Now, as for explicitly requiring that a statement only has one truth value, while it is not easy to come up with such situations, they do occur. For instance, the utterance "this statement is true" can consistently be assigned the truth value True and False at the same time. Its twin, the utterance "this statement is false" is a famous example of an innocent looking utterance that seems factual but can't be assigned any truth value at all. So, in propositional/predicate logic we simply banish such problematic utterances out of the language we use to talk about mathematics.

It should be noted though that the above is the case for what is known as classical logic or Aristotelean logic. There are other logical systems, notably paraconsistent logic, which allows for statements which are both true and false at the same time. However, the vast majority of mathematicians assume classical logic. Another branch of logic which is gaining ground, particularly in the context of computer science, is constructivism. It does not allow statement both true and false, but it also does not demand that each statement is either true or false, but rather more truth values are allowed.

• There are enough people who would disagree with the last sentence of your first paragraph :) – Hagen von Eitzen Jul 23 '17 at 15:55
• @HagenvonEitzen I completely agree with you, and I think the choice of using 'fact' in the text mentioned by OP is not pedagogically optimal - it is too loaded and too subjective. – Ittay Weiss Jul 23 '17 at 16:03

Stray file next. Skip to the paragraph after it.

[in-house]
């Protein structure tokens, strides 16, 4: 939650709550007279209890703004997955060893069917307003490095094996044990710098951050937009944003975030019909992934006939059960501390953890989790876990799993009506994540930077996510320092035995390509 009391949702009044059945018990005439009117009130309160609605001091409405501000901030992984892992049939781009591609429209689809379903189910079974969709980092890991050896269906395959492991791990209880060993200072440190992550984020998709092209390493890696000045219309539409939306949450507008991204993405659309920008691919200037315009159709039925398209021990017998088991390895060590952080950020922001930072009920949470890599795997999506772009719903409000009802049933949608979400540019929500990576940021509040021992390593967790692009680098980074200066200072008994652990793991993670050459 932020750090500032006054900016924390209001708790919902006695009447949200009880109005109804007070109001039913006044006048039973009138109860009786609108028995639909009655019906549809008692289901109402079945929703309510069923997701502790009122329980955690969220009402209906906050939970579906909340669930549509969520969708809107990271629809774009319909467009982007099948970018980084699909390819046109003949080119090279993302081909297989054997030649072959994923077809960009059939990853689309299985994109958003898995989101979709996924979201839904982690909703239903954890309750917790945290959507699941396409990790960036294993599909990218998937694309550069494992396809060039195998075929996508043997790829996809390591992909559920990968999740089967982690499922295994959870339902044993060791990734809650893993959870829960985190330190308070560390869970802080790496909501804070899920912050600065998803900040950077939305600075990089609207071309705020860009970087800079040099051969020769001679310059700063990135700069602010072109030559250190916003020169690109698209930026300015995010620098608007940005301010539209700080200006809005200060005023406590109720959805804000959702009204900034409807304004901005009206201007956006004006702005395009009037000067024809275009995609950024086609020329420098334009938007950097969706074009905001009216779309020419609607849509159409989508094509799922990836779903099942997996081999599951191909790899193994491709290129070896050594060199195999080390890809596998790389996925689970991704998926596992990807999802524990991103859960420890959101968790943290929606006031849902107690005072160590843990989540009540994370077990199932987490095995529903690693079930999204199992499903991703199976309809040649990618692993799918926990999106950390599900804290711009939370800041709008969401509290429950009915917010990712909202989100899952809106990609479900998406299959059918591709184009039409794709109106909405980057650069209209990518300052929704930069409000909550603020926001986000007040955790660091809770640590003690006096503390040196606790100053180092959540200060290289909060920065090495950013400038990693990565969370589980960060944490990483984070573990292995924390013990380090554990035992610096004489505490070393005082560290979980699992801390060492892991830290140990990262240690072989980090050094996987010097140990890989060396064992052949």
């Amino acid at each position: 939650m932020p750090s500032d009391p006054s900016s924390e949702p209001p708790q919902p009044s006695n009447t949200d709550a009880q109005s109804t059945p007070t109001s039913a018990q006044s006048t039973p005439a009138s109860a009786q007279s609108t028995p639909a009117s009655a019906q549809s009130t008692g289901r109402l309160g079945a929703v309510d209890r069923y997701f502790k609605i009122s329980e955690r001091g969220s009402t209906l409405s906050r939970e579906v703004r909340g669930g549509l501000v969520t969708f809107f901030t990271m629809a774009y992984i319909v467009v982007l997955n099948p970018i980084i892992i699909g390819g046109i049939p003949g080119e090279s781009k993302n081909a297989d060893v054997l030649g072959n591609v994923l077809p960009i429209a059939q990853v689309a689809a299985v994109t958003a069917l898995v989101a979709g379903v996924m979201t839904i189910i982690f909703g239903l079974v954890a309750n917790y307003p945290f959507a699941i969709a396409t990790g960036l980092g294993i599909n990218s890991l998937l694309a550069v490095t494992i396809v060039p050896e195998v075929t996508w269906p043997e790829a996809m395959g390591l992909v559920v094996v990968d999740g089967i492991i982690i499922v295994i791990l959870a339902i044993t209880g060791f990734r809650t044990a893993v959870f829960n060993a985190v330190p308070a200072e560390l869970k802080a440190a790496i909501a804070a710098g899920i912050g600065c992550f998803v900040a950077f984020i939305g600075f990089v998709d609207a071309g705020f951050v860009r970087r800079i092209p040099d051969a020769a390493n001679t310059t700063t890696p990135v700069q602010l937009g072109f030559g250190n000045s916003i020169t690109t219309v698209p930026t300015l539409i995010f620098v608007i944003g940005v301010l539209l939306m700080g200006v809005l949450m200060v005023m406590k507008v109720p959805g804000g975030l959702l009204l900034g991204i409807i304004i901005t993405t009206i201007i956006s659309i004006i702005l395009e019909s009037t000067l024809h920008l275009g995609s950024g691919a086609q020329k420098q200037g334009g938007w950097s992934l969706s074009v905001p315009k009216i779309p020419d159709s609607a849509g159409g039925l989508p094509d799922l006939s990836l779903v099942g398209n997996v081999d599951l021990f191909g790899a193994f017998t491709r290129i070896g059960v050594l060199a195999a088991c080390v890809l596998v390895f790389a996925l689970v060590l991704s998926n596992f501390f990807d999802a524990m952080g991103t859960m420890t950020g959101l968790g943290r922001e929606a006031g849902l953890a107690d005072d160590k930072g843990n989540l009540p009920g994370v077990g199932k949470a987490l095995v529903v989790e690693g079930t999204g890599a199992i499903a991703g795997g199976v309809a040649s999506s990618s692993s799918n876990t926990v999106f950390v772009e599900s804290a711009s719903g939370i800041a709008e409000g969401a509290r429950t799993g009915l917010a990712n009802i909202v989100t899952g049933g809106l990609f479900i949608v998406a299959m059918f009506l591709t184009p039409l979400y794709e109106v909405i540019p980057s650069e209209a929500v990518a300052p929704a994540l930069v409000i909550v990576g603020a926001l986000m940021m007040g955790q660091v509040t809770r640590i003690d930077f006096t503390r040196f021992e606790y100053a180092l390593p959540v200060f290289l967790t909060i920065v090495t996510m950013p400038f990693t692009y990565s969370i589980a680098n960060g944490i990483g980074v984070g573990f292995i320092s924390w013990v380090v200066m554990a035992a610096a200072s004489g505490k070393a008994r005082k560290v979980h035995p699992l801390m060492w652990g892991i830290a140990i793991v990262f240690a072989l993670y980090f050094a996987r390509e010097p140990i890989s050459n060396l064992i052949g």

1.The word 'fact' in all its possible senses is something which is necessarily true,thus a proposition has to be true by definition.

• Its better to define 'fact' as any sentence which has a truth value, rather than one that is necessarily true.

The definition in Kenneth H.Rosen's book appears to treat the word this way. It refers to 'fact' as a sentence which is either true or false but not both.

On a side note, in logic the term 'sentence', usually refers to a formula which has a truth value. Its use here gives some indication to what has been said.

You are correct however, that if a 'fact' were defined as anything that is necessarily true, then given the definition from Kenneth H.Rosen's book, a proposition would have to be true.

2.what kind of sentence can be both true and false,the 'but not both' portion seems superfluous.

• In boolean logic, no sentence can be both true and false . So it is superfluous to say 'but not both' if you are already in the context of boolean logic.

However there exist other logics, which don't disallow propositions to be both true and false. Without context, the portion at the end is necessary to distinguish from these other logics. If the context has already been given, this portion may be there to open your mind to the possibility of a proposition having these properties.

Let's declare a fact:

1=2

This a declarative sentence, that is a sentence of which you ask whether it is true or false and in this case this fact is false.

This sentence:

$\textrm{Is } 1=2\textrm{?}$

is not declarative, that is it is a sentence that is not a fact. It does not make sense asking if the question "$\textrm{Is } 1=2\textrm{?}$" is true or false (it is a question, not the fact begin asked in the question; hope you can appreciate the difference).

$1 \textrm{ is much lower than }2$
if $x<1.5$ then $x$ is much lower than $2$
if $x>0.5$ then $x$ is not much lower than $2$